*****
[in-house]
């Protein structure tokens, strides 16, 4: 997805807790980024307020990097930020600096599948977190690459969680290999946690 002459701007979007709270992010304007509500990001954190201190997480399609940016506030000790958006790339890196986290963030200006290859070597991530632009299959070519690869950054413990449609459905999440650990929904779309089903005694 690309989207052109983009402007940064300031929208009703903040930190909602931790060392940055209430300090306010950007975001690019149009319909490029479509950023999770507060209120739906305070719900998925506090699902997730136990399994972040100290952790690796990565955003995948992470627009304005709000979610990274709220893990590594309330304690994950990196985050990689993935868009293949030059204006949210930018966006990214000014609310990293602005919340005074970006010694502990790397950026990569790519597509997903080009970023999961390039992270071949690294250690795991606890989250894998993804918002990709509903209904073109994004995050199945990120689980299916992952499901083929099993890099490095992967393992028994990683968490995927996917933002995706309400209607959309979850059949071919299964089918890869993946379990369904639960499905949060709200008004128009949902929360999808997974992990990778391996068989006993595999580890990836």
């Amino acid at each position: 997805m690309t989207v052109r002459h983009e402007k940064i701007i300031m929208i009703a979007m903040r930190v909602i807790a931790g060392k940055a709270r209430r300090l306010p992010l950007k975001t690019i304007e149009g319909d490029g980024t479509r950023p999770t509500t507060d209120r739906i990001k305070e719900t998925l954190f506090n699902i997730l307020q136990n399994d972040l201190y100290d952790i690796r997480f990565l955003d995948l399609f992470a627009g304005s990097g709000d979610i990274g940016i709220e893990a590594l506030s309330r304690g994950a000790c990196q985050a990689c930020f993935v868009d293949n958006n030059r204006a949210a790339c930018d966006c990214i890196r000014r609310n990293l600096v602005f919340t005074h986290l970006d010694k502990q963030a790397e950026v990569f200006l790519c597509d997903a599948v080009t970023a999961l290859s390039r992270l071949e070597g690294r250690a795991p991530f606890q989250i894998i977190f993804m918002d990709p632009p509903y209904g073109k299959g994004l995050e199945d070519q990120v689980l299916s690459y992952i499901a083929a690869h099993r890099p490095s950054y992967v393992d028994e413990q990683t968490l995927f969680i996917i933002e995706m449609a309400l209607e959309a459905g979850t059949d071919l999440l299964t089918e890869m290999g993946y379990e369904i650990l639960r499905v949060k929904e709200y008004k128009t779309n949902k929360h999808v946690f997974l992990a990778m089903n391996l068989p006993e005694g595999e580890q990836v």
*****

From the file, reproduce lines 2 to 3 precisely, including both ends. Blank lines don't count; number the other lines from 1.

């Protein structure tokens, strides 16, 4: 997805807790980024307020990097930020600096599948977190690459969680290999946690 002459701007979007709270992010304007509500990001954190201190997480399609940016506030000790958006790339890196986290963030200006290859070597991530632009299959070519690869950054413990449609459905999440650990929904779309089903005694 690309989207052109983009402007940064300031929208009703903040930190909602931790060392940055209430300090306010950007975001690019149009319909490029479509950023999770507060209120739906305070719900998925506090699902997730136990399994972040100290952790690796990565955003995948992470627009304005709000979610990274709220893990590594309330304690994950990196985050990689993935868009293949030059204006949210930018966006990214000014609310990293602005919340005074970006010694502990790397950026990569790519597509997903080009970023999961390039992270071949690294250690795991606890989250894998993804918002990709509903209904073109994004995050199945990120689980299916992952499901083929099993890099490095992967393992028994990683968490995927996917933002995706309400209607959309979850059949071919299964089918890869993946379990369904639960499905949060709200008004128009949902929360999808997974992990990778391996068989006993595999580890990836």
């Amino acid at each position: 997805m690309t989207v052109r002459h983009e402007k940064i701007i300031m929208i009703a979007m903040r930190v909602i807790a931790g060392k940055a709270r209430r300090l306010p992010l950007k975001t690019i304007e149009g319909d490029g980024t479509r950023p999770t509500t507060d209120r739906i990001k305070e719900t998925l954190f506090n699902i997730l307020q136990n399994d972040l201190y100290d952790i690796r997480f990565l955003d995948l399609f992470a627009g304005s990097g709000d979610i990274g940016i709220e893990a590594l506030s309330r304690g994950a000790c990196q985050a990689c930020f993935v868009d293949n958006n030059r204006a949210a790339c930018d966006c990214i890196r000014r609310n990293l600096v602005f919340t005074h986290l970006d010694k502990q963030a790397e950026v990569f200006l790519c597509d997903a599948v080009t970023a999961l290859s390039r992270l071949e070597g690294r250690a795991p991530f606890q989250i894998i977190f993804m918002d990709p632009p509903y209904g073109k299959g994004l995050e199945d070519q990120v689980l299916s690459y992952i499901a083929a690869h099993r890099p490095s950054y992967v393992d028994e413990q990683t968490l995927f969680i996917i933002e995706m449609a309400l209607e959309a459905g979850t059949d071919l999440l299964t089918e890869m290999g993946y379990e369904i650990l639960r499905v949060k929904e709200y008004k128009t779309n949902k929360h999808v946690f997974l992990a990778m089903n391996l068989p006993e005694g595999e580890q990836v």